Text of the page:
What I really like about this video is that it asks questions – gets one thinking about the entire life cycle of what we use and dispose of. Humans are the only non-recyclable-waste producing species inhabiting this planet, but we don’t have to be. Nature is the epitome of recycling; we are part of nature so why don’t we participate in this loop to a much greater extent? Because we humans think we can control nature. Please don’t misunderstand…I am in no way suggesting that people should be made or forced to participate in recycling via taxation or legal threat, particularly when done on a global basis. I am not averse to paying to support local community utility services, but that’s where it needs to stay. There is a time to “go global”, but there is also a time to understand when certain services need to remain at the community level to be most efficient.
Sustainability is about supporting the local economy. [Quote at 43.22 minutes in the video – I couldn’t agree more!]
What I am suggesting is that we as individuals become more educated; that we as individuals take a few minutes of our precious time to at least briefly understand the entire birth/life/death cycle of that “thing” that you use for a little while and then throw away. What I am suggesting is that we each become a little more responsible. If we all share a heart-felt responsibility for this planet we live on, this planet that nurtures us, this planet that feeds our bodies, minds and souls – then there would be no need for “forced participation” in what is our responsibility to begin with.
One of the primary issues addressed by this video is the concept of “zero waste”. Many people think that is impossible and why should we even strive for it, we should simply strive for a reduction. Well, who gets to define what is a sufficient reduction? That kind of thinking is exactly what leads us into the forced taxation/legal aspect because no one will have the exact same definition. Zero waste carries the same definition no matter where you are, what you do. Why not think outside the box and strive for that? I find this same kind of negative attitude when I deal with some clients on health consults, whether it’s for themselves or their animal – “I can’t” do that, “I can’t” do this – I can’t feed my dog a raw diet because, because, because. You can, I can, we can. This is not to say don’t pause along the way and say – “look what we’ve accomplished, this is good!” But don’t stop. There is always a way to return to the flow of nature because that is where we are supposed to be. Can’t doesn’t exist in nature – if something isn’t right at a given moment in time, then it doesn’t happen, something else that is appropriate will; the relationship between will determine what happens and when. And that is what we humans have ignored for so long – that relationality; we stay too focused on ourselves or “things” and do not see what flows between.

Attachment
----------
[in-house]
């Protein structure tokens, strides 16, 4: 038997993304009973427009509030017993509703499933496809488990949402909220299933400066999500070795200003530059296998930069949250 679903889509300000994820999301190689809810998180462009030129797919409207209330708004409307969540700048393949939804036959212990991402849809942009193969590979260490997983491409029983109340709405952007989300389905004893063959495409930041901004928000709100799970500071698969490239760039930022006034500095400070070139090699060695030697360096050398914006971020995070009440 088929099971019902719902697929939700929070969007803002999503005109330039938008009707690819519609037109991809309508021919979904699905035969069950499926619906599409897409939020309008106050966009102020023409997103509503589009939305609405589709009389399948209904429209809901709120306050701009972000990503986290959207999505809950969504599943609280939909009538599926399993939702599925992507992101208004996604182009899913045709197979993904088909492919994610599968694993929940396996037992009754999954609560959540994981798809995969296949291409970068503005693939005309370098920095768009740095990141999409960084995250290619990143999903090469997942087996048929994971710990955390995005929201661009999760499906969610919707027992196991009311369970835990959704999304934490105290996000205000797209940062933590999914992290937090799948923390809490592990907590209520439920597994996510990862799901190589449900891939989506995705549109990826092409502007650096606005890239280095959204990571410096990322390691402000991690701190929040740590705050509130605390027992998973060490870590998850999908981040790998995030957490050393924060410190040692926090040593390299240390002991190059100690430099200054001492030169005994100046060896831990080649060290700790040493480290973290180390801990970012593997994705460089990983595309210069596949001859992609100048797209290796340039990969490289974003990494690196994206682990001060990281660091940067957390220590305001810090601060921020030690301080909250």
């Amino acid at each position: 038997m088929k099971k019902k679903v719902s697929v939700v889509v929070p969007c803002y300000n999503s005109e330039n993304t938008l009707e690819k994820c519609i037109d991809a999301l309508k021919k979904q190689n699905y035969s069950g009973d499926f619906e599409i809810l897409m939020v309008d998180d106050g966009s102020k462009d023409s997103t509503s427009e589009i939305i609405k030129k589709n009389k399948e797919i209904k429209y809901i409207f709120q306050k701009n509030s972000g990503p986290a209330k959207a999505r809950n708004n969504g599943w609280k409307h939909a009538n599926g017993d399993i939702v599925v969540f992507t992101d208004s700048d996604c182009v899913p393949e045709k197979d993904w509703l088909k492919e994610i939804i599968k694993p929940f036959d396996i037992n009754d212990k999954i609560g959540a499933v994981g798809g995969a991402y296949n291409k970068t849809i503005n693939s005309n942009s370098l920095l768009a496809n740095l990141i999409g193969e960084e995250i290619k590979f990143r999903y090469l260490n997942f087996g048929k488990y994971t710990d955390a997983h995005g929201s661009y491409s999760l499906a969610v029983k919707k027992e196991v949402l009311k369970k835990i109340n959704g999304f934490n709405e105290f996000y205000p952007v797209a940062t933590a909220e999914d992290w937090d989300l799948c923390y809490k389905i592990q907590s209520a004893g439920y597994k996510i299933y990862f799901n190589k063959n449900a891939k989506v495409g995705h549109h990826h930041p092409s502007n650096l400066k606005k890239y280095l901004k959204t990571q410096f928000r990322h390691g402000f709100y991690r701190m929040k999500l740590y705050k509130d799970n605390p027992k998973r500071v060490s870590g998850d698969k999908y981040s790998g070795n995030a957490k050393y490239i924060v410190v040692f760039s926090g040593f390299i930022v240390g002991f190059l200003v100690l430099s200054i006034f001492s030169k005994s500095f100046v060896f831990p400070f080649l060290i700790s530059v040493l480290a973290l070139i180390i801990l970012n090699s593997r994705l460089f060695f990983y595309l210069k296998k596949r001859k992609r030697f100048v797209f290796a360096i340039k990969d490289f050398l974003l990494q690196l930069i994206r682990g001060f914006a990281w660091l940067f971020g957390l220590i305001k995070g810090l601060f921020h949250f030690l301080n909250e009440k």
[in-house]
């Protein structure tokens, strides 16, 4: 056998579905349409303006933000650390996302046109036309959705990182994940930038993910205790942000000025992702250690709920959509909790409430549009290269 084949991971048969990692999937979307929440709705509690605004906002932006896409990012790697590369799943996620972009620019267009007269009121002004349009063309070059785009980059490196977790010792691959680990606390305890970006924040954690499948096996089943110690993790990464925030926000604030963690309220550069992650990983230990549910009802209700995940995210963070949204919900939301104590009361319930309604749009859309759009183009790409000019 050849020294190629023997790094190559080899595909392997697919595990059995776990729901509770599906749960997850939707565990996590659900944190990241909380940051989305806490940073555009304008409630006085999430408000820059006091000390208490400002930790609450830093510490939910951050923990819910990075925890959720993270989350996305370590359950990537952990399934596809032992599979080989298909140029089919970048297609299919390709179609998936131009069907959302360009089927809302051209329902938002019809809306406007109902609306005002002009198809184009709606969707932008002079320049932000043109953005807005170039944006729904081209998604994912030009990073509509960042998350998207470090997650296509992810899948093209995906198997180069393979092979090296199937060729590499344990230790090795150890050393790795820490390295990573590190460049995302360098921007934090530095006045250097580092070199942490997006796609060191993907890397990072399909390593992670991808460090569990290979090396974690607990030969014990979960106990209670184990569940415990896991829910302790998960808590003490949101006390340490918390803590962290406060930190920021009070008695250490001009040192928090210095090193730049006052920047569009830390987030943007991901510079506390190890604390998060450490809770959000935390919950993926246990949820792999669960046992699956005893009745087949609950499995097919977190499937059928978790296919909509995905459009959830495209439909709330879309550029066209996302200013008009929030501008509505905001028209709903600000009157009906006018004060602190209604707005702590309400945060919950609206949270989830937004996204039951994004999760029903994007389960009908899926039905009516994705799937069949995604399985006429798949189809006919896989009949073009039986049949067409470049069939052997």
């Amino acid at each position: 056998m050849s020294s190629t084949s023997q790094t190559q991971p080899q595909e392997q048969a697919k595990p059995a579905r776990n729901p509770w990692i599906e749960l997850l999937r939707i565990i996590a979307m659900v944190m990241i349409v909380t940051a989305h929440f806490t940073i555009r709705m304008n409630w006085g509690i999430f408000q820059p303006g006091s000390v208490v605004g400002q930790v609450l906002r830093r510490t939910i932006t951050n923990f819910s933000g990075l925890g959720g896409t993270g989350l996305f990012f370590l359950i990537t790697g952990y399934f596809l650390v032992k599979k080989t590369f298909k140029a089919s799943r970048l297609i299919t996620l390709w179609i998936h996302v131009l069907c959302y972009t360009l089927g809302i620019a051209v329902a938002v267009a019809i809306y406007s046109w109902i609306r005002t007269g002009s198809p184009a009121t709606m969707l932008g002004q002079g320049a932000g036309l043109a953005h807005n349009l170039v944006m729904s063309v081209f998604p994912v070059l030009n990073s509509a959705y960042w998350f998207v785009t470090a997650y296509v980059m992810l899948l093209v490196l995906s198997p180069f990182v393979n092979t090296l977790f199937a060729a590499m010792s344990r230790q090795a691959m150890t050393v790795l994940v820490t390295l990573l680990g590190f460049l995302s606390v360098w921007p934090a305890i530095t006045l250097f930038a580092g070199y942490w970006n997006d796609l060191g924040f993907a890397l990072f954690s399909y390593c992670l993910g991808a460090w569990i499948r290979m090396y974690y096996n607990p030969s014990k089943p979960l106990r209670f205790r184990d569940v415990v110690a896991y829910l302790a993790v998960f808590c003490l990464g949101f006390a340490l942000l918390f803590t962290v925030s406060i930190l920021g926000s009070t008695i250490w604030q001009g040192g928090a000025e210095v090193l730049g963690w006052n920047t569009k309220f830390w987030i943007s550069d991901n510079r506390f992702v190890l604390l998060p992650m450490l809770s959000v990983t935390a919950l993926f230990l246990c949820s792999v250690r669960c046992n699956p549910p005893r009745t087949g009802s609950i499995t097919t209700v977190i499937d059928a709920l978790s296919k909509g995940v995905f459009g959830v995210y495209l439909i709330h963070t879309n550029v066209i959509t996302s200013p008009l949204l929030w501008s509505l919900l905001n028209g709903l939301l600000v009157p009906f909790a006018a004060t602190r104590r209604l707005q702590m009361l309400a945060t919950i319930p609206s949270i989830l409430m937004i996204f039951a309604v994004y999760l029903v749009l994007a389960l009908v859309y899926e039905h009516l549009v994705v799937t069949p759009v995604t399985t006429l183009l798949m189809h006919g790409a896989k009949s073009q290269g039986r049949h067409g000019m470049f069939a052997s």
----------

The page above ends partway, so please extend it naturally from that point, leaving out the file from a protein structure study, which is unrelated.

Humans are potentially very creative, that is what defines us from non-human animals; we have the ontic (ego) organization that allows us to imagine what could be and then create it. Non-human animals are experts at understanding nature and flowing – dancing, if you will – with nature. Non-human animals are ultimately part of us in the greater scheme of things; they participate in our lives for reasons, we need them – all species old and new depending upon where humankind is in our own evolution of consciousness. It is our responsibility to provide a continued safe haven (the Earth) for them and it is their “job” to re-engage us in the dance of nature, we have to learn how to let that happen without orchestrating it through some kind of conditioning…but I’m about to digress again – the chasm between operant conditioning/behaviorism and cognitive ethology is a huge one; a subject I will begin to address in coming months. (See? Everything really is related.) Back to the subject of this post…
The video is about 54+ minutes long but well worth the time to listen. It focuses on Seattle and the ways they have accomplished becoming much more green. No, it didn’t happen overnight and it took a lot of people in a lot of different organizations working together – but that is what I find so wonderful about this, the true sense of community. Baby steps at first, then you’ll be running before long! It has made me realize that I could be doing more. Please watch. This video was also included in a featured post (Jan 18) on Dr. Mercola’s website here.